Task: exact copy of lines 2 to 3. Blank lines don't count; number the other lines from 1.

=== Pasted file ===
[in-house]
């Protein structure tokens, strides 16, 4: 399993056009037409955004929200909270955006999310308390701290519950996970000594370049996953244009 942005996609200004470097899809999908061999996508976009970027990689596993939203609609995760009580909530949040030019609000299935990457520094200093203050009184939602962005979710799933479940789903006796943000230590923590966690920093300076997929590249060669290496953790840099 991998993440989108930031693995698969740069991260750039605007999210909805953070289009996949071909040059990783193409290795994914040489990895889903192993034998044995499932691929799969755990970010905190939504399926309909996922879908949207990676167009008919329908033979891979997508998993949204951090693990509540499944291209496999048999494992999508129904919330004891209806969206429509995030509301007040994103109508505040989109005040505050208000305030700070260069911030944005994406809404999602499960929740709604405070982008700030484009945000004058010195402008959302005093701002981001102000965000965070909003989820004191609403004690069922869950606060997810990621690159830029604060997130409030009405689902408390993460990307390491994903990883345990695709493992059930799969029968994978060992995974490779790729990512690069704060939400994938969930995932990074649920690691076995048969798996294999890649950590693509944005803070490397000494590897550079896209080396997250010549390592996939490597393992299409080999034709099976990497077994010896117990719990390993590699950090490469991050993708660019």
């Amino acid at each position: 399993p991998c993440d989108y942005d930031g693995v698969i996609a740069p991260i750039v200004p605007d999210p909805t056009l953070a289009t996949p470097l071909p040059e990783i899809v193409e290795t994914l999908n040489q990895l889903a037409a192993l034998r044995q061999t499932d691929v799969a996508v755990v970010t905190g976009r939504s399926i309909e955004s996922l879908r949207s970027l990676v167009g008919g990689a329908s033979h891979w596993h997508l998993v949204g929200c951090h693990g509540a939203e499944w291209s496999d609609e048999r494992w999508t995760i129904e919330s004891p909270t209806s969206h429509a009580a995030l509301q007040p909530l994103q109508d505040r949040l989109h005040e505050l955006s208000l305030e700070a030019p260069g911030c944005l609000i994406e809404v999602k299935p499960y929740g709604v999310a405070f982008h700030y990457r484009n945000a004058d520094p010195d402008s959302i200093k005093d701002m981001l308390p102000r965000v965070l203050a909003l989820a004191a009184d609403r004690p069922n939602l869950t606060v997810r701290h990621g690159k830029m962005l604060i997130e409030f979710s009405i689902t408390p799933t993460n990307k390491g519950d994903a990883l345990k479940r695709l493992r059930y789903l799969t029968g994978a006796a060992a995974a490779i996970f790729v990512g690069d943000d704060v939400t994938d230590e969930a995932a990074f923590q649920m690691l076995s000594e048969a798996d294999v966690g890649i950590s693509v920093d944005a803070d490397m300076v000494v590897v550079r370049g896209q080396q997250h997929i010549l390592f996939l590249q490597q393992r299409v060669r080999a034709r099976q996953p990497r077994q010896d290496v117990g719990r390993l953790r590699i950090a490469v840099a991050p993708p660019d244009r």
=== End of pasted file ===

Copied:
């Protein structure tokens, strides 16, 4: 399993056009037409955004929200909270955006999310308390701290519950996970000594370049996953244009 942005996609200004470097899809999908061999996508976009970027990689596993939203609609995760009580909530949040030019609000299935990457520094200093203050009184939602962005979710799933479940789903006796943000230590923590966690920093300076997929590249060669290496953790840099 991998993440989108930031693995698969740069991260750039605007999210909805953070289009996949071909040059990783193409290795994914040489990895889903192993034998044995499932691929799969755990970010905190939504399926309909996922879908949207990676167009008919329908033979891979997508998993949204951090693990509540499944291209496999048999494992999508129904919330004891209806969206429509995030509301007040994103109508505040989109005040505050208000305030700070260069911030944005994406809404999602499960929740709604405070982008700030484009945000004058010195402008959302005093701002981001102000965000965070909003989820004191609403004690069922869950606060997810990621690159830029604060997130409030009405689902408390993460990307390491994903990883345990695709493992059930799969029968994978060992995974490779790729990512690069704060939400994938969930995932990074649920690691076995048969798996294999890649950590693509944005803070490397000494590897550079896209080396997250010549390592996939490597393992299409080999034709099976990497077994010896117990719990390993590699950090490469991050993708660019």
């Amino acid at each position: 399993p991998c993440d989108y942005d930031g693995v698969i996609a740069p991260i750039v200004p605007d999210p909805t056009l953070a289009t996949p470097l071909p040059e990783i899809v193409e290795t994914l999908n040489q990895l889903a037409a192993l034998r044995q061999t499932d691929v799969a996508v755990v970010t905190g976009r939504s399926i309909e955004s996922l879908r949207s970027l990676v167009g008919g990689a329908s033979h891979w596993h997508l998993v949204g929200c951090h693990g509540a939203e499944w291209s496999d609609e048999r494992w999508t995760i129904e919330s004891p909270t209806s969206h429509a009580a995030l509301q007040p909530l994103q109508d505040r949040l989109h005040e505050l955006s208000l305030e700070a030019p260069g911030c944005l609000i994406e809404v999602k299935p499960y929740g709604v999310a405070f982008h700030y990457r484009n945000a004058d520094p010195d402008s959302i200093k005093d701002m981001l308390p102000r965000v965070l203050a909003l989820a004191a009184d609403r004690p069922n939602l869950t606060v997810r701290h990621g690159k830029m962005l604060i997130e409030f979710s009405i689902t408390p799933t993460n990307k390491g519950d994903a990883l345990k479940r695709l493992r059930y789903l799969t029968g994978a006796a060992a995974a490779i996970f790729v990512g690069d943000d704060v939400t994938d230590e969930a995932a990074f923590q649920m690691l076995s000594e048969a798996d294999v966690g890649i950590s693509v920093d944005a803070d490397m300076v000494v590897v550079r370049g896209q080396q997250h997929i010549l390592f996939l590249q490597q393992r299409v060669r080999a034709r099976q996953p990497r077994q010896d290496v117990g719990r390993l953790r590699i950090a490469v840099a991050p993708p660019d244009r």